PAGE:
MPs introduce five Bills on environment

Four Private Members' Bills aimed at reducing traffic, energy consumption and waste received their first reading in the House of Commons in June. At least two appear to have Government support and have a good chance of becoming law in a lengthy parliamentary session.

Twenty Private Members' Bills have been presented to the Commons for the current session, which is likely to run till October 1998. Top of the list and also the most controversial is a Bill to ban hunting of wild mammals with dogs.

Several environmental bills feature in the list:

  • Fifth on the list is the Road Traffic Reduction (United Kingdom Targets) Bill, which will be taken through the Commons by Cynog Dafis, Plaid Cymru MP for Ceredigion and Pembroke North. The Bill will aim to build on an Act passed last March which obliges local authorities to set targets for reducing traffic or its rate of growth by obliging the Government to prepare a national plan to cut traffic by 10% from 1990 levels by 2010 (ENDS Report 268, p 33 ). The Bill is due to receive a second reading on 30 January.

  • In sixth place is the Energy Efficiency Bill, introduced by John Burnett (LibDem, Torridge and West Devon). The Bill would oblige mortgage lenders to provide as part of their standard surveys details of specific energy-saving items already in the home, along with advice on the costs and benefits of installing those which are absent.

    A similar Bill passed through the House of Lords earlier this year in the face of opposition from the Government and mortgage lenders (ENDS Report 264, p 28 ), but failed to make progress in the Commons. The mortgage industry claims that the cost of energy surveys would be excessive, but the Association for the Conservation of Energy (ACE), which helped draft both bills, puts the cost at only £10.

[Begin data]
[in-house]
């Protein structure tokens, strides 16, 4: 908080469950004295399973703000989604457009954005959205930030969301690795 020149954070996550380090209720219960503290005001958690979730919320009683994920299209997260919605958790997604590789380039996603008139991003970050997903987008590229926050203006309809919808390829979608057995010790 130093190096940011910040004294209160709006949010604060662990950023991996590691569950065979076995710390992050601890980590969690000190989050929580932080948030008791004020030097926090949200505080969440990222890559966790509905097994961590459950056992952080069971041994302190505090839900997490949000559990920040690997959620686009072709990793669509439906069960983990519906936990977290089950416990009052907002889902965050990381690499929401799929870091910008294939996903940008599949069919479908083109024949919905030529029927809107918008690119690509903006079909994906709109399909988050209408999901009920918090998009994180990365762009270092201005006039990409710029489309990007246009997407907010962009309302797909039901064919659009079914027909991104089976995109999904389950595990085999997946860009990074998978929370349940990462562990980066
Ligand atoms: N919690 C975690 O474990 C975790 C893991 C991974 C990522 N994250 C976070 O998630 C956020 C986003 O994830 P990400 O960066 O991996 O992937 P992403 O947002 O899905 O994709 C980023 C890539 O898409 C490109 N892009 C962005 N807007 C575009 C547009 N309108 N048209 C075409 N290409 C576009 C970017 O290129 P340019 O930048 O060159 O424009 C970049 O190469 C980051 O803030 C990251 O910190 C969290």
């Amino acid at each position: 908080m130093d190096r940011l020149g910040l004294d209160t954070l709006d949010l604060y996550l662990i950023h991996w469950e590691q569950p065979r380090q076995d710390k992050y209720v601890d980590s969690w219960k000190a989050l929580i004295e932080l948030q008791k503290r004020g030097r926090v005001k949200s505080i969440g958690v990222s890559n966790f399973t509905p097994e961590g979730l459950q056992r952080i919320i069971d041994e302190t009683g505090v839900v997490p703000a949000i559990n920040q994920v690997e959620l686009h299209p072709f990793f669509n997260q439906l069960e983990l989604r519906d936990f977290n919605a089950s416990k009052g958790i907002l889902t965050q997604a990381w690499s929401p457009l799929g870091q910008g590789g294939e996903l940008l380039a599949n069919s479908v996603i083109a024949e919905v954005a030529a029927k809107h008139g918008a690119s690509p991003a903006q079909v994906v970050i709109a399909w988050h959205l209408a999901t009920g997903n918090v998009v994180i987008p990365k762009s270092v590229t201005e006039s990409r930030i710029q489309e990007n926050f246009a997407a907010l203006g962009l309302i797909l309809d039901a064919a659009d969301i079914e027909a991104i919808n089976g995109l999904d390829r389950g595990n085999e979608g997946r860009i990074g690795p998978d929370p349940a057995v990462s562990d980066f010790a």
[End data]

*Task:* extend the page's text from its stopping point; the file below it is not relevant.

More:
The change of Government appears to have brought a change of attitude. ACE Director Andrew Warren said: "We are confident from discussion with Government Ministers that [the Bill] will be successful." ACE estimates that the Bill will reduce carbon dioxide emissions by around 0.27 million tonnes (as carbon) per year within a decade. The Bill is due for a second reading on 6 February.

  • Another item of legislation introduced in the Commons earlier this year is in sixteenth place, and also appears to have Government backing.

    The Waste Prevention Bill, which would give local authorities explicit powers to promote and give support to waste minimisation initiatives (ENDS Report 266, pp 29-30 ), was drafted by the Women's Environmental Network and is being introduced by Piers Merchant (Con, Beckenham).

    The Bill failed to progress beyond Committee stage in the last session due to lack of time. Shortly before Mr Merchant announced that he would introduce the legislation, Environment Minister Michael Meacher said that the Government was "hoping to see a backbench MP bringing forward a similar Bill in the current session...We would certainly give it a fair wind...subject to the exact details." The Bill is due for a second reading on 12 December.

  • Eighteenth on the list is the Energy Conservation (Housing) Bill, introduced by Clive Efford (Lab, Eltham). The Bill would extend the duty imposed on local authorities by the Home Energy Conservation Act 1995 to prepare reports on ways of improving the energy efficiency of homes in their areas (ENDS Report 254, p 47 ) to housing associations, which own more than a million properties. The Bill is down for a second reading on 6 February.

  • The Pesticides Bill, introduced by Ben Bradshaw (Lab, Exeter), would amend provisions in the Food and Environment Protection Act 1985 relating to regulations on pesticide safety and their enforcement. Further details were unavailable as ENDS went to press. The Bill is seventeenth on the list and is due to receive a second reading on 28 November.

    Also of potential significance in the environmental arena is the Public Interest Disclosure Bill, introduced by Richard Shepherd (Con, Aldridge Brownhills). The Bill would protect individuals making certain disclosures of information in the public interest and allow them to bring action in respect of victimisation. Its second reading is due on 12 December.

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